I remain optimistic, because one resource that we have in plentiful supply in Europe is resourcefulness itself. The power of our ideas and creativity gives us a comparative advantage for future growth. There is a huge margin for increasing the efficiency of our resource use through innovation:

  • Turning coal into light is still only 3% efficient;

  • Only 15% of the energy you put in your petrol tank is used to actually move your car down the road

  • 80% of what we produce is used once then discarded;

  • 80% of the world’s resources are used by 20% of its population;

  • and only 1% of the valuable rare earths that we use in products are recycled at the end of the product’s life.

By being the first to tackle these inefficiencies we will get first mover advantage in global markets for our technologies.

But innovation is not enough.

As an economist I learned that the first rule of competitiveness is the rational allocation of resources, and in our markets we use prices to do that. But how can we be expected to be rational and efficient if the prices bear little relation to the value of those resources? Most raw materials are traded and managed pretty well, but we will never manage other valuable resources such as water or forests properly for as long as there is no incentive to do so. We have to use market-based instruments to provide those incentives.

Here we reach the more difficult aspect of the relationship between resource efficiency and competitiveness. I will not hide the fact that the relative prices of some resources will need to increase. Nor will I hide the fact that our levels of consumption will need to be reduced. These messages are not easy for industry to swallow, so let me tackle them head on.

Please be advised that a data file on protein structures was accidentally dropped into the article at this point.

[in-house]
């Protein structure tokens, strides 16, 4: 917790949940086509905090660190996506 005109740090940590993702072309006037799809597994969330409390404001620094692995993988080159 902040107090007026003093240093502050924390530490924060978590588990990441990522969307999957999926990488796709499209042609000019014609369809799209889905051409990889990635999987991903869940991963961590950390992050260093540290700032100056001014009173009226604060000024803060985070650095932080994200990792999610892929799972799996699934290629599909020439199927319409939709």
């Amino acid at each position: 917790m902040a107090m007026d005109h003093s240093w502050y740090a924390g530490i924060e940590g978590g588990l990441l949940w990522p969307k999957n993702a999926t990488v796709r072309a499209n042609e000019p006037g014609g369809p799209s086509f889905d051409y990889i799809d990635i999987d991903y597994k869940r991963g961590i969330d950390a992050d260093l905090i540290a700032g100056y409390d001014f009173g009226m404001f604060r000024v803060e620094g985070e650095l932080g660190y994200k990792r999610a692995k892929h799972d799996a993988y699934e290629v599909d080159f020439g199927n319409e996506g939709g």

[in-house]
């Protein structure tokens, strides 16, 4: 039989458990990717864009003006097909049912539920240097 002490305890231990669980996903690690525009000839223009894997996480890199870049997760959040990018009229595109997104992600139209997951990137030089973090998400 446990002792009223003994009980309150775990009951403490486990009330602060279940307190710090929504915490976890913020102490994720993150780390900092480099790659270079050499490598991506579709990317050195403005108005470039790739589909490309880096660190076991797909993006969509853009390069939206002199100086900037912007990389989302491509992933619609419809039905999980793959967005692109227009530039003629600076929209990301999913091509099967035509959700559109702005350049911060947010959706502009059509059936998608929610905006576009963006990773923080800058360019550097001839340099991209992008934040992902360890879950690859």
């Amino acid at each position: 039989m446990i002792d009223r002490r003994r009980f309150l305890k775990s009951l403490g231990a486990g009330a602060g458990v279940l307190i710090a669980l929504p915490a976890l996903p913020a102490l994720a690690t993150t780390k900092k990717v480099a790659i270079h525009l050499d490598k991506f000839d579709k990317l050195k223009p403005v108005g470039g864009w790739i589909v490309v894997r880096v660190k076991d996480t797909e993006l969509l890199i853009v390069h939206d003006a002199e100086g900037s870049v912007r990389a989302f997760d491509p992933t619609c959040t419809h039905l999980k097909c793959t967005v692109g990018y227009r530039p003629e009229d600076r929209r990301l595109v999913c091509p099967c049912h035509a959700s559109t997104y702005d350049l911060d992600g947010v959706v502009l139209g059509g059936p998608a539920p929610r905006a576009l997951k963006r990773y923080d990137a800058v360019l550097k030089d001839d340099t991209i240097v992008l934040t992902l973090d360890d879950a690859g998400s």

First, it may seem counter-intuitive to suggest that increasing prices of some inputs can make us more competitive, but that is because we take a short-term perspective. Not only will getting prices right mean we manage resources better, it will mean we manage them sustainably and avoid hitting those walls I mentioned earlier. We should not kid ourselves that we can go on relying on cheap resources; we need to provide the right pricing signals in a predictable way that gives industry the time to invest in ensuring that resource productivity keeps pace with resource costs.

Second, when we talk about reduced consumption we are actually saying is less “stuff”. That does not mean less profits. We need to dematerialise. We need to develop smarter products that do the same with fewer resources. And we need to sell the associated services. We need new business models that encourage greater value added, and more life-cycle thinking, such as the chemical leasing that Antonio just mentioned. And we need to develop the financing tools and the skills to ensure that there are no bottlenecks to developing these approaches.

I have distributed a note setting out the background to the Roadmap for Resource Efficiency.

When we adopt the Roadmap in September I want it to be seen as a partnership of old adversaries. Just as the Climate and Energy package brought together the two sides of the argument who together could actually make things happen, I want environment and industry to get together to recognise that the environment and the economy must coexist and depend on each other.

Antonio and I are already on the same wavelength. But getting to our ambition of decoupling Europe’s growth from resource depletion requires more than we have in our Brussels toolkits. We need national action, and we need the private sector on board.

That is why I am here today to explain the approach to industry ministers. You will be a central part of achieving resource efficient growth and I look forward to working with you to make sure that…

… doing more with less becomes our comparative advantage in the 21st Century.

1 :

UNEP Resource Panel

2 :

Bringezou « Sustainable Resource Management »